What I really needed was a navigator, a guide for coaching for executives, someone to help me learn the ropes and provide some wisdom about what it meant to be a leader in a movement.

But you can’t always get what you want… or need. (Do you have a certain song stuck in your head now too?)

Hire a coach? Ha! There wasn’t enough money for new letterhead.

But I got very lucky. The choice just happened. A colleague E.D. with a long nonprofit history extended herself because she saw my success as important to the movement.

She offered support. Generous.

I took her up on it. Turned out to be one of the smartest moves I made.

Thanks to her, I learned the ropes and avoided falling on my face a few times. I was reminded that I was a leader. She was a sage navigator for me and not once did I label her my mentor. Not until someone asked me years later if I had one.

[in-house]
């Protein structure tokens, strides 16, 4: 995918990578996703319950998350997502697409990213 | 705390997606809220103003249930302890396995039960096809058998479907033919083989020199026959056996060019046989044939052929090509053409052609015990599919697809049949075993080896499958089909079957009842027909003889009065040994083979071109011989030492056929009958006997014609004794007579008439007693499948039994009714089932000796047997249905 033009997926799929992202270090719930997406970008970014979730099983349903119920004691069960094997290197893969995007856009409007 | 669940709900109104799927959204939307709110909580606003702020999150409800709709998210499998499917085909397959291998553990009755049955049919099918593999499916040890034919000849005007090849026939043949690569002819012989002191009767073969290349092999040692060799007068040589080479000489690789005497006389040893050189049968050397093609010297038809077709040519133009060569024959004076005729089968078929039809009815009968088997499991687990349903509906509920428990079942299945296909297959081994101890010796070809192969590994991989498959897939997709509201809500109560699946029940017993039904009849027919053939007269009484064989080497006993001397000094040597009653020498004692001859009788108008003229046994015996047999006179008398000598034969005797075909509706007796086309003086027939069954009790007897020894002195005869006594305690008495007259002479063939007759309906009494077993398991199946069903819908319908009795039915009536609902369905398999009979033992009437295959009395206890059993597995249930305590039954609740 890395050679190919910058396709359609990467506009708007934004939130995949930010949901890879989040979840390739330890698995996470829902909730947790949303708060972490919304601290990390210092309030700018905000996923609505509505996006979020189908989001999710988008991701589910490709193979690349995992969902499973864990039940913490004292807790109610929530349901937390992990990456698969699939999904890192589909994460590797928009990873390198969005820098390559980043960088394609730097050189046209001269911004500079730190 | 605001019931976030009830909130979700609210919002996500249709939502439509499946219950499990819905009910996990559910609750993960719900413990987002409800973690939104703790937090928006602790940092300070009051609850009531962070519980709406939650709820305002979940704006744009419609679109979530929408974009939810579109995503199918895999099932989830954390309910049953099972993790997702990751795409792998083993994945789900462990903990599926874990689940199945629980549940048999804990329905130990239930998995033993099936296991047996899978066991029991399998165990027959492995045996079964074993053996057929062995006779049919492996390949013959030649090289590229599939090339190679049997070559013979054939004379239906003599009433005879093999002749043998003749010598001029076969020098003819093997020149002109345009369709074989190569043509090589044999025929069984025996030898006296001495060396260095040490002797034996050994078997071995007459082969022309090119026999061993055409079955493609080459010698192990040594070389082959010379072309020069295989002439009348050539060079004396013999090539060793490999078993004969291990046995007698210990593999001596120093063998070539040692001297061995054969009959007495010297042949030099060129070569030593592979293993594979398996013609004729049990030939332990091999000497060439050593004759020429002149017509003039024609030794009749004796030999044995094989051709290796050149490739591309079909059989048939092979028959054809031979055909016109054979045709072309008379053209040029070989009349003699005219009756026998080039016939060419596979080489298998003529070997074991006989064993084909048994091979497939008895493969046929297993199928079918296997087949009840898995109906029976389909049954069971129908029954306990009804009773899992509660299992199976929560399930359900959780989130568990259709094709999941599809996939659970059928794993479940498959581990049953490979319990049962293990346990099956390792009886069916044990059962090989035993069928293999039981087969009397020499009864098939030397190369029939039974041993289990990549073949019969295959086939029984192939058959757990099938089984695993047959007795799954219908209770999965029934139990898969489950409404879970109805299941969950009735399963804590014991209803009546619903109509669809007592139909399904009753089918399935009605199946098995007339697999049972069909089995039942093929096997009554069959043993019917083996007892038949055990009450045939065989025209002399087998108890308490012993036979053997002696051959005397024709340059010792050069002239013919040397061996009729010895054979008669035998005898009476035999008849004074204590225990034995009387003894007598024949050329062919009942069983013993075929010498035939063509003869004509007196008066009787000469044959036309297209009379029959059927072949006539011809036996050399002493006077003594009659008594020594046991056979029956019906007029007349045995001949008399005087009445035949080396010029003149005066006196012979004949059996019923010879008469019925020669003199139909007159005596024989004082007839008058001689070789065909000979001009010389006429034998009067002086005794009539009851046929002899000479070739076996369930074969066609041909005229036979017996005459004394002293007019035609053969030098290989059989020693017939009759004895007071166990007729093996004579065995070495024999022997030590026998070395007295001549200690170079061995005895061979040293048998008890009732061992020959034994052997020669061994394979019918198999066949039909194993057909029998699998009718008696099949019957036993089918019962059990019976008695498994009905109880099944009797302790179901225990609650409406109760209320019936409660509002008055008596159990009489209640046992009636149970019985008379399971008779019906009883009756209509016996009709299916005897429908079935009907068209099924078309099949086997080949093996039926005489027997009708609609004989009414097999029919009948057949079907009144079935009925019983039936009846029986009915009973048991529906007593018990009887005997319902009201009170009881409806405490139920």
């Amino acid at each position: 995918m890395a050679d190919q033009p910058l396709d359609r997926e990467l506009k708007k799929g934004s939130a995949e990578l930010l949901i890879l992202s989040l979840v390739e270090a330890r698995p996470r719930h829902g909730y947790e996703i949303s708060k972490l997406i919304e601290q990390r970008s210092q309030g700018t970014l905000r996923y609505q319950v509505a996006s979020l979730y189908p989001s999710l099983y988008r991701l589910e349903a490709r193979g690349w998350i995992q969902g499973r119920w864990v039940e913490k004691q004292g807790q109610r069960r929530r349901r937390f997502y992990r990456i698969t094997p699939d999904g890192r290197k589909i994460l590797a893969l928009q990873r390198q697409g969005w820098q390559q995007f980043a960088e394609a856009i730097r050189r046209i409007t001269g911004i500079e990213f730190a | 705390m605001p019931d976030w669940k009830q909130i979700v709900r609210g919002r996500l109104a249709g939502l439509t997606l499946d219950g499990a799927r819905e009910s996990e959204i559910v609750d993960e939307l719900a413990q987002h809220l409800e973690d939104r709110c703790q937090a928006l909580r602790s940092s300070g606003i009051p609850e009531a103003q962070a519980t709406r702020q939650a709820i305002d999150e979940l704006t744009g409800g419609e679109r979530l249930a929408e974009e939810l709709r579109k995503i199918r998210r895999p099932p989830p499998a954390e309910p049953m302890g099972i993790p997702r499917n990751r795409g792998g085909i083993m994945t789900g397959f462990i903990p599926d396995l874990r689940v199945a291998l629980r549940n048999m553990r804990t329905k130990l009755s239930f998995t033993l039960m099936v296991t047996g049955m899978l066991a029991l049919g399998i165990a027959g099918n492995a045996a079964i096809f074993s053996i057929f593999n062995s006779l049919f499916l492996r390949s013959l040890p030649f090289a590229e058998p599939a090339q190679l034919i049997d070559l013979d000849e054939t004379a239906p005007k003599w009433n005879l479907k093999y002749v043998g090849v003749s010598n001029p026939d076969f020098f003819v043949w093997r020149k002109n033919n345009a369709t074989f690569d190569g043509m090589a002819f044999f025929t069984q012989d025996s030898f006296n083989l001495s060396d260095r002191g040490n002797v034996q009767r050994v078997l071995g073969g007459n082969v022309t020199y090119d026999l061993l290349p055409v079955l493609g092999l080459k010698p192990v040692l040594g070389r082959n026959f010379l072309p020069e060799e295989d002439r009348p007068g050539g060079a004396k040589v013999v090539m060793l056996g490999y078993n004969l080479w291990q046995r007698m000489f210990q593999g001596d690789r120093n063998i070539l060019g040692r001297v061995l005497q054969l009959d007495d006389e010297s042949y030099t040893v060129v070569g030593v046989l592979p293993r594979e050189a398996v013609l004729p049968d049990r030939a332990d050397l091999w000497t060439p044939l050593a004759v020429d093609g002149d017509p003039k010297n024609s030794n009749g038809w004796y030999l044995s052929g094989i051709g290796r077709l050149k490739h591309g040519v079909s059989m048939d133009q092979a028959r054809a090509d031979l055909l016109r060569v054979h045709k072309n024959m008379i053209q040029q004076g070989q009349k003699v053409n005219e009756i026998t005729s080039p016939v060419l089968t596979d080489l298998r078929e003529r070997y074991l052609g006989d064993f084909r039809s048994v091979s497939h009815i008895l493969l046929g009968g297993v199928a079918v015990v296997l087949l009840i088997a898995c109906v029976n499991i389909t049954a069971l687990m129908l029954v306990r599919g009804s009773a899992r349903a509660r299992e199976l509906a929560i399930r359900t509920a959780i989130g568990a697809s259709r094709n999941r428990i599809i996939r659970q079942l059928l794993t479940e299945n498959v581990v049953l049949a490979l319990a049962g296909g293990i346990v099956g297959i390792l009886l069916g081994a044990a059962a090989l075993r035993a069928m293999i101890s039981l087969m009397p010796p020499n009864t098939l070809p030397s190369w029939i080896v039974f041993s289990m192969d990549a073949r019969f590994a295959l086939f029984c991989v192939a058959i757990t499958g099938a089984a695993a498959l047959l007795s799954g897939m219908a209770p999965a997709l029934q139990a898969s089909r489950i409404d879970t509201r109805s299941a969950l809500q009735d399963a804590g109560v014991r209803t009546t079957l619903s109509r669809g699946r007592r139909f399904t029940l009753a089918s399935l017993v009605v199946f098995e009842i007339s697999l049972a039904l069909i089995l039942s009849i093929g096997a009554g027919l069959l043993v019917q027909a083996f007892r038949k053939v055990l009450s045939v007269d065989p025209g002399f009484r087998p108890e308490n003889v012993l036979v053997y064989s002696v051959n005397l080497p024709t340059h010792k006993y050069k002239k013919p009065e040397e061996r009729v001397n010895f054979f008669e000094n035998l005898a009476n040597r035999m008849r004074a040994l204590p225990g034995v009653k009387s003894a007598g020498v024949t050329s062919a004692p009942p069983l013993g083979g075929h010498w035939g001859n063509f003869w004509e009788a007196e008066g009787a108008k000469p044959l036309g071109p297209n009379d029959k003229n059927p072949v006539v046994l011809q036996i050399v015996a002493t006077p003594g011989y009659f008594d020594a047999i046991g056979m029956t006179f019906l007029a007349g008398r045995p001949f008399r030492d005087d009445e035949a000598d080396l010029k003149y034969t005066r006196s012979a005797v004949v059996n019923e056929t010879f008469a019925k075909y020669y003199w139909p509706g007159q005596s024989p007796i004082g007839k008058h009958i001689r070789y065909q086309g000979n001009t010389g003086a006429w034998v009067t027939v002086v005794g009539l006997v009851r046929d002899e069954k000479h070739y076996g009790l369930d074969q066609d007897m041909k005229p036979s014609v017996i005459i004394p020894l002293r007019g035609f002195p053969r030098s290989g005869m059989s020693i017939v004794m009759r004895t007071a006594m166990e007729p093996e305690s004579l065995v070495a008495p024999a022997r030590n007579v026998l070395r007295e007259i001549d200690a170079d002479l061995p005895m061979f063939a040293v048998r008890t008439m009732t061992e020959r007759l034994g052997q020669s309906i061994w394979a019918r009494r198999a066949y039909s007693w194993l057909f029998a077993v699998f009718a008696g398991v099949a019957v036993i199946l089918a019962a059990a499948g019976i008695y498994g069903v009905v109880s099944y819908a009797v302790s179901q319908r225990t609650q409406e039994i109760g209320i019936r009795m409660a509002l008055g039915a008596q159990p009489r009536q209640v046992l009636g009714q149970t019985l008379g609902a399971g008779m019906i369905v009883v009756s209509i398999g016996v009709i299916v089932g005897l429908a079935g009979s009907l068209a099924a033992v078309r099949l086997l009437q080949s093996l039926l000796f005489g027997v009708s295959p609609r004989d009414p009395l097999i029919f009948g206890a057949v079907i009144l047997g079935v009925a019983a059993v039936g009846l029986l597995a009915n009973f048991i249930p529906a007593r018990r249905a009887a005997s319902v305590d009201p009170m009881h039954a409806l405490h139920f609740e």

Fascinating.

Today I’d like to explore the distinction between a coach and a mentor and offer some advice on how to find a mentor.

It’s free and it’s way easier than you think.Continue Reading

Nobody Warned Me About the ED 20!

I knew what she meant the moment she hit “post.”

executive director stress

If you’re unfamiliar with the “freshman 15,” it’s all about that first year of college…. Too much pizza and beer. A lot of stress. And 15 pounds gained.

So this is the “Executive Director 20”.

Nothing in the Thriving Nonprofit Facebook group (my free Facebook group for nonprofit staff and board leaders which you can join here) has ever struck a chord quite like this. 371 likes and counting.

Plus, more than 80 folks weighed in with comments (sorry, couldn’t resist the pun.) I have a feeling they’ll resonate with you.

  • “Per year?”
  • “Those long nights are comforted with food. Nobody told me.”
  • “Or the one meal per 14 hour day which may be at 9 pm and will be fast food, because it’s easy and you’re starving. The rest is sugar and caffeine.”
  • “Grrreaattt. another job perk!”
  • “It’s all the drinking”
  • “Make it 40 for me!”